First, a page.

Last week I discussed a little bit about a project I was working on. It involved evaluating a system that had a lot of problems, mostly due to human error and lack of attention to detail. The follow-up involved having to be politically correct in talking with both the manufacturer and the purchaser of the machinery.

This is really not the kind of thing I enjoy doing. I prefer to discuss problems and their causes openly without having to “talk around” issues. I realize however that when dealing with customers and machinery there are always people involved. This means that egos and feelings come into play, making things more complex.

Though I don’t think there is any real connection, I have been sick for almost a week after this. Fortunately it coincided with finishing the projects I was working on so I have been able to stay home. It should be a good opportunity to catch up on some of my other ventures, but it has been somewhat difficult to stay motivated. Working on my book there was always a goal in mind. Sometimes it was just the motivation to complete what I had started (intrinsic), other times there was a publisher-imposed deadline involved (extrinsic). The work I am doing for my other website is a bit more nebulous; I have a lot of writing to do, but it is much more opinion-based than the book.

All of this has given me a chance to think about what motivates people. As a matter of fact, one of the “philosophies” I plan on doing for my other site is one on motivation.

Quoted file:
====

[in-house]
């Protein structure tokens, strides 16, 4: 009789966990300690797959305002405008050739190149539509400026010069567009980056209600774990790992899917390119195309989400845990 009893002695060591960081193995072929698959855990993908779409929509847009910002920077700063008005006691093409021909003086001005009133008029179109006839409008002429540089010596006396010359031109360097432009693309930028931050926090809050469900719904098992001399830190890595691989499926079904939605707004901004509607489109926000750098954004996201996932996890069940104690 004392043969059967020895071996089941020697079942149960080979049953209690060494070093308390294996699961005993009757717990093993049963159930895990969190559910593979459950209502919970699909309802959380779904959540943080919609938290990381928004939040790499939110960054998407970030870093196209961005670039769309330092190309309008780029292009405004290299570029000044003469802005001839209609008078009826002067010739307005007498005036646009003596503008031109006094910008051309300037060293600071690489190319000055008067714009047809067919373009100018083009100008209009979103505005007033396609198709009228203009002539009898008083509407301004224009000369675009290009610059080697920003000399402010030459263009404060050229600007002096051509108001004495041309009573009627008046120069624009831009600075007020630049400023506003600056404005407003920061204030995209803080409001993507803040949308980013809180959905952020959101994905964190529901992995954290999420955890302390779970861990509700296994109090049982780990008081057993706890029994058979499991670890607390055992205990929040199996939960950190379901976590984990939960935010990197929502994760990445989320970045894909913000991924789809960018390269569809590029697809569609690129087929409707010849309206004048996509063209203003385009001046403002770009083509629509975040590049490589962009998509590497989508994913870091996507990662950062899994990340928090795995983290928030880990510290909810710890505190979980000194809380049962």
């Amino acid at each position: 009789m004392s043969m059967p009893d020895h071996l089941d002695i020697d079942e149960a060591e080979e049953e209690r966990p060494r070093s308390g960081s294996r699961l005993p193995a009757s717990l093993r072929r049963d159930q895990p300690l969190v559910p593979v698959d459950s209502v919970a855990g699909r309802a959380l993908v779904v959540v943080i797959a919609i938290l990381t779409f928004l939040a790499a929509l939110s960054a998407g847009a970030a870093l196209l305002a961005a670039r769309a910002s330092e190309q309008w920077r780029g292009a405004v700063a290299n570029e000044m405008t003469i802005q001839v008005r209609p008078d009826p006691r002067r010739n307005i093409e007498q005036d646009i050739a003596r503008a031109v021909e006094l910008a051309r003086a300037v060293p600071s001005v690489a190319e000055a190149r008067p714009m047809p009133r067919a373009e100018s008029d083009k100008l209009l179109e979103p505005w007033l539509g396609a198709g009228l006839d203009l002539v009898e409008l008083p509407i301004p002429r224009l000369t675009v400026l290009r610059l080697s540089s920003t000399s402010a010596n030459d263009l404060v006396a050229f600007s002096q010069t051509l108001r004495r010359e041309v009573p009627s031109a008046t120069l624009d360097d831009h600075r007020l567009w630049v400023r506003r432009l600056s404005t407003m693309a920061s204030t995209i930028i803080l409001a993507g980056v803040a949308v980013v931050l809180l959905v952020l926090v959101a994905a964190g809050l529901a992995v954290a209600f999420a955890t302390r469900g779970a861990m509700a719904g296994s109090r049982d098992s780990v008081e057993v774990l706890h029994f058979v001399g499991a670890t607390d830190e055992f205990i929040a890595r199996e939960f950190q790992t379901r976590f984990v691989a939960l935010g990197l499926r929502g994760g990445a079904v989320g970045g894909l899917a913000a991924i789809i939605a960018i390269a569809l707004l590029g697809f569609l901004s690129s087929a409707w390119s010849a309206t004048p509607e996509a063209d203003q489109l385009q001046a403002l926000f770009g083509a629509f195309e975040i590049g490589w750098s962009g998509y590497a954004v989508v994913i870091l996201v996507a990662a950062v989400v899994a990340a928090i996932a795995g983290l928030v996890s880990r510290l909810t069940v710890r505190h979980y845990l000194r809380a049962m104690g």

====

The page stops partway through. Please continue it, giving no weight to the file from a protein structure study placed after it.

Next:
The human error and lack of attention to detail mentioned above could possibly be ascribed to a lack of motivation by the designer. It is easy for me to place the blame there; I love what I do and find it hard to understand why others who are lucky enough to work in this amazing creative industry would slack off or not give their best effort. At the same time I have found myself in the same situation during the past week. Between feeling under the weather and doing a task that is not what I’m best at (writing), I’m afraid my output has not been as good as it should be. Fortunately I can simply trash what I’ve done and start over.

Machine designers and programmers don’t have the luxury of starting over. The schedule for building custom machinery is usually aggressive and doesn’t leave room for “bad days”. This makes it all the more important that people involved in technical yet creative jobs love what they do and have plenty of motivation. There is simply no margin for error.

What motivates you in your job and your life?


Electrical Engineer and business owner from the Nashville, Tennessee area. I also play music, Chess and Go.